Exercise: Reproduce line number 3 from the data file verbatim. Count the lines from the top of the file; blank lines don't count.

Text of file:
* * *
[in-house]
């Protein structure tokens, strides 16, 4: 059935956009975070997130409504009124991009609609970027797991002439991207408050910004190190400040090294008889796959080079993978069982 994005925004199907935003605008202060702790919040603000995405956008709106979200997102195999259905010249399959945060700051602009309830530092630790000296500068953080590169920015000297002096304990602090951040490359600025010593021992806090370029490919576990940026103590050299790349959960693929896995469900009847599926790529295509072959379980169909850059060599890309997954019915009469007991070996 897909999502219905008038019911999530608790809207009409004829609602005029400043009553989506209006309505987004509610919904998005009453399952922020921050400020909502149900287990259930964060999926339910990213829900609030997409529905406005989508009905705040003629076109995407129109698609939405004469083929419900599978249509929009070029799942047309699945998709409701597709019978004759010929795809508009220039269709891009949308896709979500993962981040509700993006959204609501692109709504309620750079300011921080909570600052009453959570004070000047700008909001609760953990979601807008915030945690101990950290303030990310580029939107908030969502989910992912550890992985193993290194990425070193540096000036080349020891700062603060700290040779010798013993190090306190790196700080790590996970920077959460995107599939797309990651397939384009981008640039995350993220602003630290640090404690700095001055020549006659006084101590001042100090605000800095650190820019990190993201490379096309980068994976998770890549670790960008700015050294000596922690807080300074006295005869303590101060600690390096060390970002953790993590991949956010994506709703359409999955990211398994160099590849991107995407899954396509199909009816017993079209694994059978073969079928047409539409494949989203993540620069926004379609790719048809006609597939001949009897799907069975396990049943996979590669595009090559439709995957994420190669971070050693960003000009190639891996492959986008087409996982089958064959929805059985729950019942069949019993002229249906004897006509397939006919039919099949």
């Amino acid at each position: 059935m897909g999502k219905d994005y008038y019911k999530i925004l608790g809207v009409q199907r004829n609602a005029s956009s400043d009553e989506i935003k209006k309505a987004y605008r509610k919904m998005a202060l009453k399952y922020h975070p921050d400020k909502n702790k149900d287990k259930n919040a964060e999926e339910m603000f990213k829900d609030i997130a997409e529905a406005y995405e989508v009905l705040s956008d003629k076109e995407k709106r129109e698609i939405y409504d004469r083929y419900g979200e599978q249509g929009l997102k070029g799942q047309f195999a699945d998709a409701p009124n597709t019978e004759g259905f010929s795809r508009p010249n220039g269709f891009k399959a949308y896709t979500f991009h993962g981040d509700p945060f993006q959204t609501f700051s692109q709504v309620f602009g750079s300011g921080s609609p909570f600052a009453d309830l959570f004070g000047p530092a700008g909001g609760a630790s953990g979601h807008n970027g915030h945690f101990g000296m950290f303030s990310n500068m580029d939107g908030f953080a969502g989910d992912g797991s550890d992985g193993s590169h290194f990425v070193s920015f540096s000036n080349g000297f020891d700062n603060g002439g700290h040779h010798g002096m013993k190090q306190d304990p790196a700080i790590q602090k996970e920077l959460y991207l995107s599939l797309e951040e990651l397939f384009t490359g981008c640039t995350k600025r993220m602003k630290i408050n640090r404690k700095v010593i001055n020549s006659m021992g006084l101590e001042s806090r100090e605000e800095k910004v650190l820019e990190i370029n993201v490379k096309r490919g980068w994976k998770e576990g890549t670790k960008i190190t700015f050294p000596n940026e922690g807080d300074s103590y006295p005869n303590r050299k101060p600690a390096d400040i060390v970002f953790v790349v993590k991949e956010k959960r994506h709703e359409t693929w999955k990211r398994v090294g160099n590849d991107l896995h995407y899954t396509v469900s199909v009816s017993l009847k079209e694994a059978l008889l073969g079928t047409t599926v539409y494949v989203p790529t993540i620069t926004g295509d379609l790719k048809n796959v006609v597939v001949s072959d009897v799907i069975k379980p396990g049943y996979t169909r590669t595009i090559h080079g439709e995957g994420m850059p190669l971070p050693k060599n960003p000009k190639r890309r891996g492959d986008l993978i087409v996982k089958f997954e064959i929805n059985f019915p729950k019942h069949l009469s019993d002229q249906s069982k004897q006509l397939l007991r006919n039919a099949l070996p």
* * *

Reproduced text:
């Amino acid at each position: 059935m897909g999502k219905d994005y008038y019911k999530i925004l608790g809207v009409q199907r004829n609602a005029s956009s400043d009553e989506i935003k209006k309505a987004y605008r509610k919904m998005a202060l009453k399952y922020h975070p921050d400020k909502n702790k149900d287990k259930n919040a964060e999926e339910m603000f990213k829900d609030i997130a997409e529905a406005y995405e989508v009905l705040s956008d003629k076109e995407k709106r129109e698609i939405y409504d004469r083929y419900g979200e599978q249509g929009l997102k070029g799942q047309f195999a699945d998709a409701p009124n597709t019978e004759g259905f010929s795809r508009p010249n220039g269709f891009k399959a949308y896709t979500f991009h993962g981040d509700p945060f993006q959204t609501f700051s692109q709504v309620f602009g750079s300011g921080s609609p909570f600052a009453d309830l959570f004070g000047p530092a700008g909001g609760a630790s953990g979601h807008n970027g915030h945690f101990g000296m950290f303030s990310n500068m580029d939107g908030f953080a969502g989910d992912g797991s550890d992985g193993s590169h290194f990425v070193s920015f540096s000036n080349g000297f020891d700062n603060g002439g700290h040779h010798g002096m013993k190090q306190d304990p790196a700080i790590q602090k996970e920077l959460y991207l995107s599939l797309e951040e990651l397939f384009t490359g981008c640039t995350k600025r993220m602003k630290i408050n640090r404690k700095v010593i001055n020549s006659m021992g006084l101590e001042s806090r100090e605000e800095k910004v650190l820019e990190i370029n993201v490379k096309r490919g980068w994976k998770e576990g890549t670790k960008i190190t700015f050294p000596n940026e922690g807080d300074s103590y006295p005869n303590r050299k101060p600690a390096d400040i060390v970002f953790v790349v993590k991949e956010k959960r994506h709703e359409t693929w999955k990211r398994v090294g160099n590849d991107l896995h995407y899954t396509v469900s199909v009816s017993l009847k079209e694994a059978l008889l073969g079928t047409t599926v539409y494949v989203p790529t993540i620069t926004g295509d379609l790719k048809n796959v006609v597939v001949s072959d009897v799907i069975k379980p396990g049943y996979t169909r590669t595009i090559h080079g439709e995957g994420m850059p190669l971070p050693k060599n960003p000009k190639r890309r891996g492959d986008l993978i087409v996982k089958f997954e064959i929805n059985f019915p729950k019942h069949l009469s019993d002229q249906s069982k004897q006509l397939l007991r006919n039919a099949l070996p």